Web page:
Stack Overflow: Kids Comics

Stack Overflow: 7 Comic Books for Kids

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Stack Overflow: Kids Comics

Last week’s Stack Overflow was all about comics, and this week I’m continuing that trend because I have even more comics that I just didn’t have time to cover in one column.

Peter and Ernesto: The Lost Sloths

Peter & Ernesto: The Lost Sloths by Graham Annable

This is a follow-up to last year’s Peter & Ernesto (covered in this Stack Overflow), about two sloth friends: one who is adventurous and curious (Ernesto), and one who is timid and just likes to stay in his tree (Peter). At the start of this book, however, staying in the tree isn’t an option—a hurricane sweeps through and destroys their home, leaving the two of them (and their other sloth friends) with only one option: find a new tree. The band of sloths has another adventure, encountering armadillos and peccaries and snakes and bats (some friendly, some not-so-friendly), on their quest to find a new home. What I particularly liked about this book is that both Ernesto’s adventurous spirit and Peter’s cautious preparation are rewarded: they make a good team, and it’s not just about getting Peter to change into another version of Ernesto.

Bird & Squirrel: All Tangled Up

Bird & Squirrel: All Tangled Up by James Burks

Speaking of odd couples, Bird and Squirrel are also an adventurous-cautious pairing. This is the fourth book in the series; this time Squirrel’s daughter Birdie is along for the adventure. Well, she’s supposed to be at home with Squirrel, but (like her namesake) she’s also excited to get out and explore—to find the mysterious Bigfoot. The humor in the books largely comes from the relationship between Bird and Squirrel, but usually Bird is carefree and spontaneous—and only manages to survive through dumb luck. Squirrel, on the other hand, is afraid of everything and overprepares for everything, but he’s portrayed as a worrywart and a stick-in-the-mud. But they always manage to learn valuable lessons from each other: in this case, there are times when even Bird realizes he needs to exercise some caution, and Squirrel really steps up when the stakes are high. Oh, and there’s also some really weird subplot about Squirrel’s dream involving a talking flower.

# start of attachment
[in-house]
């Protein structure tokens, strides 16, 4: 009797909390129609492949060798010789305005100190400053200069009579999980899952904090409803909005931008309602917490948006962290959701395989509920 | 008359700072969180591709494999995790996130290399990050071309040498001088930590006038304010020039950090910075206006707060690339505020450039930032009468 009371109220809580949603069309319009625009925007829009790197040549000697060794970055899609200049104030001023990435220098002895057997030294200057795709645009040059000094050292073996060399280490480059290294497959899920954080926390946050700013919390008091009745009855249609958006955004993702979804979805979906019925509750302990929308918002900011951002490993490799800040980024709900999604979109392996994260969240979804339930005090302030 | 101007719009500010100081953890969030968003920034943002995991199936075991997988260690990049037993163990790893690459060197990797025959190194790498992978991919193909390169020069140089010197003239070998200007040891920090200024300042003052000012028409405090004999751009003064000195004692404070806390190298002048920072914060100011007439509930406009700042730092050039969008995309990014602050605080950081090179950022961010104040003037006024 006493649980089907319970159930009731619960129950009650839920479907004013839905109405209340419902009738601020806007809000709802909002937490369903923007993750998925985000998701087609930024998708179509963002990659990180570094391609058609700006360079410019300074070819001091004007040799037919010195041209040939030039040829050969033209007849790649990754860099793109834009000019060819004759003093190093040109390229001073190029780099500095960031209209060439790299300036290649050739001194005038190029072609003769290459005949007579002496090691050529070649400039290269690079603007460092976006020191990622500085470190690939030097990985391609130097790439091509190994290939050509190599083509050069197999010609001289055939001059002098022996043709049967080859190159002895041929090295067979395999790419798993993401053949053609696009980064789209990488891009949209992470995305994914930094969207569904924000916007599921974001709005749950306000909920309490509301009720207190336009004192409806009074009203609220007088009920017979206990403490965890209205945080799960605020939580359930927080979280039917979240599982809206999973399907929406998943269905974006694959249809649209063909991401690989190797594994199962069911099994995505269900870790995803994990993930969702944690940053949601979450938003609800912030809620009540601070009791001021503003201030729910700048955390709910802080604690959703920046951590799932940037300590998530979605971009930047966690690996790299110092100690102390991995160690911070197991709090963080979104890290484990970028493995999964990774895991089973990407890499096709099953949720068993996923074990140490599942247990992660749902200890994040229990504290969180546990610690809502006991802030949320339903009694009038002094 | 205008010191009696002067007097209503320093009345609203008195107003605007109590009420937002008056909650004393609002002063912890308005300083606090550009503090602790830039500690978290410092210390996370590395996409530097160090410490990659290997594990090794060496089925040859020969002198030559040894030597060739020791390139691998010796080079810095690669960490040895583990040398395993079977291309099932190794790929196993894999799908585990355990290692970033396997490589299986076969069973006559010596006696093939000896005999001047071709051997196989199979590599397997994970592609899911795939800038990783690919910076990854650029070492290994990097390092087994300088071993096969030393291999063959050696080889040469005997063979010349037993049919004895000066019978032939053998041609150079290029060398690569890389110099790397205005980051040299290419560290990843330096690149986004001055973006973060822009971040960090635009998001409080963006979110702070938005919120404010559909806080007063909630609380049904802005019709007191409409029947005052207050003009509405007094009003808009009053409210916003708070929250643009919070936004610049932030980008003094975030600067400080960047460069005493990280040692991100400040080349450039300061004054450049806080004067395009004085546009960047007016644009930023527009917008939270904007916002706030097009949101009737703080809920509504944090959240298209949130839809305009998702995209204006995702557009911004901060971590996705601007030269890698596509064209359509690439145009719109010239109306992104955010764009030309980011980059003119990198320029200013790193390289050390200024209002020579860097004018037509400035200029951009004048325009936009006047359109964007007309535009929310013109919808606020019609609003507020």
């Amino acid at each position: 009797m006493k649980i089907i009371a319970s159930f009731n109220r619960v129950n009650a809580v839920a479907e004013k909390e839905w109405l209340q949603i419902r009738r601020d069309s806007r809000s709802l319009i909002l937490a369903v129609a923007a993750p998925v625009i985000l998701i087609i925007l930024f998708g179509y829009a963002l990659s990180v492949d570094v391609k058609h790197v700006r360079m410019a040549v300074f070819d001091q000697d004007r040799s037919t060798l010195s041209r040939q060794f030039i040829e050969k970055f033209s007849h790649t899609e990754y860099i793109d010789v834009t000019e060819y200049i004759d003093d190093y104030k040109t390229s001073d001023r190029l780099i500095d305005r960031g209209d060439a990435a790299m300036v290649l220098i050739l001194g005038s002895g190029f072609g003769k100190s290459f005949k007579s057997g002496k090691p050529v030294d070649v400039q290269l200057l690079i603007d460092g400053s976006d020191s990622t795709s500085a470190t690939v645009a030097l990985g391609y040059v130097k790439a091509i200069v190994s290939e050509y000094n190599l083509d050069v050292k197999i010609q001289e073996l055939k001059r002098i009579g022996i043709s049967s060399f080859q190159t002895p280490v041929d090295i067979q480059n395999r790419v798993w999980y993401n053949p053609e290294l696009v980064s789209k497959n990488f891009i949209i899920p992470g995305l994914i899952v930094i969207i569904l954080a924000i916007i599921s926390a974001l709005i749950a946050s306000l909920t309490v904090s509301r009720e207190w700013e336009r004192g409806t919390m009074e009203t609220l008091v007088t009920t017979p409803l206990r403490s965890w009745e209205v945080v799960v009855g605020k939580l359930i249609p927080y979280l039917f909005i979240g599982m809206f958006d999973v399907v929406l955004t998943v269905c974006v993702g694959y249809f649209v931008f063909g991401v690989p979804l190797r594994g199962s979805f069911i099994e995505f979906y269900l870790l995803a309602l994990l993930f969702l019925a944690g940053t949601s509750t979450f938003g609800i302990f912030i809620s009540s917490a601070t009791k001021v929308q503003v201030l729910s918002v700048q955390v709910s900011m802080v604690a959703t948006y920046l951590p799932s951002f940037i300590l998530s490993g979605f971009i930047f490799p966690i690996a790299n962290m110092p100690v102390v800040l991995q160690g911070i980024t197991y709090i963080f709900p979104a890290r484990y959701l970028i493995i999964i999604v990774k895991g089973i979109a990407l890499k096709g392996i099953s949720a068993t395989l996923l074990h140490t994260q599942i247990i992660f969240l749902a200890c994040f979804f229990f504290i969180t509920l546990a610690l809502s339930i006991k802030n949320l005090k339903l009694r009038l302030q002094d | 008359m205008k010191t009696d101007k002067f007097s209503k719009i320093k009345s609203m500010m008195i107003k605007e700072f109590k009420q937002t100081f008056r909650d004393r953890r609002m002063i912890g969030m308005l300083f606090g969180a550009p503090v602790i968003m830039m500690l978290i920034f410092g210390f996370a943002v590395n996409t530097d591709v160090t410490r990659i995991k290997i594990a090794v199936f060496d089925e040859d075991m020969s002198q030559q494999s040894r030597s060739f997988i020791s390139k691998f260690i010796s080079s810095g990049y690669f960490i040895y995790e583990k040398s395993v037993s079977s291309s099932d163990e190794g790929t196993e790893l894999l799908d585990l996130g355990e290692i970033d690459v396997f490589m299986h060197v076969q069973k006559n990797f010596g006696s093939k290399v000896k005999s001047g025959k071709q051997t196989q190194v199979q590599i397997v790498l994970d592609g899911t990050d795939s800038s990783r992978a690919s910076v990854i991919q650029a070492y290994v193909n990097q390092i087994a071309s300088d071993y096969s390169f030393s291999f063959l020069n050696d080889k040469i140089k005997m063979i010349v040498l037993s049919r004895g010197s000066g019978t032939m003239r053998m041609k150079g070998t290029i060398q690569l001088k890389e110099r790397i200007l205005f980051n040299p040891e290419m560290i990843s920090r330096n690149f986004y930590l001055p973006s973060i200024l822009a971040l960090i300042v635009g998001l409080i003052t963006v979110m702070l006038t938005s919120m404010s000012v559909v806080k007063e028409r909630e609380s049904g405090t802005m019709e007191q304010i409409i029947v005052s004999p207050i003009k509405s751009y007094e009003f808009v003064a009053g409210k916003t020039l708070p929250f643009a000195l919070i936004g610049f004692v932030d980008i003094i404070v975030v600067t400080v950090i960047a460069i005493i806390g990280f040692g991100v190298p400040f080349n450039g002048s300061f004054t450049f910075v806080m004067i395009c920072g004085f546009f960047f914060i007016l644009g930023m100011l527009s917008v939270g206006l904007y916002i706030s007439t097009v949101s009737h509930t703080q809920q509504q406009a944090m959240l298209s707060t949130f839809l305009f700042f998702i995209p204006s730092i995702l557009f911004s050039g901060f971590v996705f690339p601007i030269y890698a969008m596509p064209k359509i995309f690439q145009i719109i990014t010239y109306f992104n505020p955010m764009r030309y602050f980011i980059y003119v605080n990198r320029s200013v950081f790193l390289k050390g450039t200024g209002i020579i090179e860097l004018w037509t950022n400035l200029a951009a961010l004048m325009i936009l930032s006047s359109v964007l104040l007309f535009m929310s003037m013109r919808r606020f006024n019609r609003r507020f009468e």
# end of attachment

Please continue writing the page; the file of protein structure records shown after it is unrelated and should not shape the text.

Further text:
Heroes of Light and Sound

Superpower Science: Heroes of Light and Sound by Joy Lin, illustrated by Alan Brown

This book is part of a series that looks into the science behind superhero powers, and this particular volume is about light and sound. Specifically, it takes a look at the powers of invisibility, x-ray vision, super hearing, eye lasers, and sonic blasts. After a brief explanation of how our eyes and ears work, the rest of the book introduces superheroes … and then debunks their powers by explaining how difficult (or impossible) they would be to use in real life. For instance, being invisible would also involve being naked and really, really quiet—and if you happened to get dirty or collect any dust, then you’d start to be visible anyway. Plus, having see-through eyes would make you blind, as well!

Okay, so the superhero world may not be quite as entertaining if they were only allowed to have scientifically accurate powers, and my daughter remarked that this book was trying to take the fun out of superheroes. I think you can know why certain powers are impossible but still enjoy comics anyway, and the way that the difficulties are illustrated in Superpower Science is pretty entertaining in itself. Other books in the series deal with force and motion, matter, and the human body.

Science Comics: Cars, Polar Bears, Trees

Cars: Engines That Move You by Dan Zettwoch
Polar Bears: Survival on the Ice by Jason Viola and Zack Giallongo
Trees: Kings of the Forest by Andy Hirsch

Okay, while we’re on the subject of real science, here are a couple new titles from First Second’s Science Comics series!

Cars is about the science and history of cars, in a format that parallels the four-stroke combustion engine: intake, compression, power, and exhaust. It’s a fast-paced trip through early vehicles to early engines to modern-day cars, with plenty of “firsts,” world records, and lots of failures, too. As somebody who doesn’t know much about vehicles, I found it really informative, and also entertaining. The only thing that bugged me is that Dan Zettwoch loves to draw bug-eyed characters, perhaps as a reference to hot rodders (specifically Ed “Big Daddy” Roth’s cartoons), but you’d just see random characters with eyeballs hanging out, which didn’t really have anything to do with the narrative.